The tradition of soups probably reminds you of Portugal, and here it’s unusual to find a bar or restaurant that doesn’t serve a nutritious soup as a starter. There are many different types, but a particular recommendation in Madeira is wheat soup. It’s rather thick and although it’s made using wheat, other ingredients such as beans, corn and potatoes are also added. It’s one of those dishes that is perfect after doing a challenging hiking trail in the mountains. Soup is always reasonably priced too. If you’re spending several days in Madeira, try cauliflower soup, which is typical to the north of the island, potato and bean soup, and watercress soup. And if you’re near the sea, sampling a delicious fish or langoustine soup is a must.
It’s fascinating to taste new foods on your travels and a dish of limpets is one thing you should try while in Madeira, if you haven’t already. This mollusc that grows stuck to rocks, like mussels, is usually served grilled. Once the limpets have been cleaned to remove all the sand, all you have to do is put them on the grill (some add garlic and parsley) and then drizzle them with lemon juice once they’re on your plate. They’re delicious and definitely worth trying, even if it’s just as an aperitif.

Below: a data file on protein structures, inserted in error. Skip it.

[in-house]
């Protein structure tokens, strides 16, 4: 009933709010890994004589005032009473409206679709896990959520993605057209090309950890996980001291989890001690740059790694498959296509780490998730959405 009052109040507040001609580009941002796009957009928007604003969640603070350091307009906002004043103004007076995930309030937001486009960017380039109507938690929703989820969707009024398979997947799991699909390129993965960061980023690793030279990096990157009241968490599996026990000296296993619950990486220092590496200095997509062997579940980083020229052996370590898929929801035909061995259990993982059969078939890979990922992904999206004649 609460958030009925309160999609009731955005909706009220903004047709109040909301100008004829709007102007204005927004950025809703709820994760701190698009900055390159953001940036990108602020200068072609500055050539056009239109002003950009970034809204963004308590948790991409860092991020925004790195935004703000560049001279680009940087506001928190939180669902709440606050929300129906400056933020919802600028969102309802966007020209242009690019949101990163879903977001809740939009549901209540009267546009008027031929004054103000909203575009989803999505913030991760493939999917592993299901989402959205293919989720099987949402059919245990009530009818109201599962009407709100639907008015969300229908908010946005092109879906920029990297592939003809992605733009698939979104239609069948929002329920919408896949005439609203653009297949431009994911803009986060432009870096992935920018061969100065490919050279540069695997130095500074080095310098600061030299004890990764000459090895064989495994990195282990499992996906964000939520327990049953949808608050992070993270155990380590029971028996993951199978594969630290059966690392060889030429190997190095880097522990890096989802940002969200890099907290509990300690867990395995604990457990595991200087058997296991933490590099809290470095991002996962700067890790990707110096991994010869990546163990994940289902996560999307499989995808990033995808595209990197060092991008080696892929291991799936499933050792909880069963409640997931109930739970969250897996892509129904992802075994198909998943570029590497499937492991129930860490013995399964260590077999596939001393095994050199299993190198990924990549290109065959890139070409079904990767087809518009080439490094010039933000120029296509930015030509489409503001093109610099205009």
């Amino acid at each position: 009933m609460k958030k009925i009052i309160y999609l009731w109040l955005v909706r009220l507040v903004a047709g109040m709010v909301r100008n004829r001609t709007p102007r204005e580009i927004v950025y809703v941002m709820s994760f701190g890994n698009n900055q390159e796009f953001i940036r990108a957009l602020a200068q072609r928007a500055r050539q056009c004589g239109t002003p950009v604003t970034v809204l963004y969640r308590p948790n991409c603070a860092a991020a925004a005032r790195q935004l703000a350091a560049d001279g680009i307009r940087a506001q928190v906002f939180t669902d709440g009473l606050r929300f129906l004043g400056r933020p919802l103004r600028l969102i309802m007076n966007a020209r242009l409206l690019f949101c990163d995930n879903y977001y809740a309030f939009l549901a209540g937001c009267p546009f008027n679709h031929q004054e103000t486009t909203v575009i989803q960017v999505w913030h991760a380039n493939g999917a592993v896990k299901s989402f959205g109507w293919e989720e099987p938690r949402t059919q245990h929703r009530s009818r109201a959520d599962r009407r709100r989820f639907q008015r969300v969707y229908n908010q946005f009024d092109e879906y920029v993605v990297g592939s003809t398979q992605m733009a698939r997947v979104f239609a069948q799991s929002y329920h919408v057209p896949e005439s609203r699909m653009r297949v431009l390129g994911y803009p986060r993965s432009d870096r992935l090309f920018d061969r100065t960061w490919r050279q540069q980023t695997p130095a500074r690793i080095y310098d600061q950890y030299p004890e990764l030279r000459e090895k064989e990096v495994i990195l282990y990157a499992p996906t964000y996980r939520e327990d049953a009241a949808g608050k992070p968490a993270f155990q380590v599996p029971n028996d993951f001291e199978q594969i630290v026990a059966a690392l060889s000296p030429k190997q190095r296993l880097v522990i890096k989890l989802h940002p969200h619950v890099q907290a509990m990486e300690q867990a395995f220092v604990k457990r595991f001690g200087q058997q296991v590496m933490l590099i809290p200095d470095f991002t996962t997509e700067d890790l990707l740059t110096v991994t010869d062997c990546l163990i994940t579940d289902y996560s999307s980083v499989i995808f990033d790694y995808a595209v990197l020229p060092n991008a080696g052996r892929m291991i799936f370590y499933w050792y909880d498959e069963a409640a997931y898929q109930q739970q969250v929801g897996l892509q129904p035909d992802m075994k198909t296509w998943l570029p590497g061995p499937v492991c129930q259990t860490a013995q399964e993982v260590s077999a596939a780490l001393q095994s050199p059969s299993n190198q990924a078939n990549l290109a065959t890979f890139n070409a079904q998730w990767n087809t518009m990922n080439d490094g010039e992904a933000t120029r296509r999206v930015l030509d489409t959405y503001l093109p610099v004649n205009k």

Despite being an island, meat plays an important role in the typical food of Madeira and the list of classic recipes includes several dishes that use both beef and pork. Surprisingly, a dish that is always eaten at Christmas is a stew made with pork, wine and garlic (Carne de vinha d´alhos) which is wonderful. Restaurants also serve plenty of chicken dishes, such as the popular and tasty frango grelhado (grilled chicken).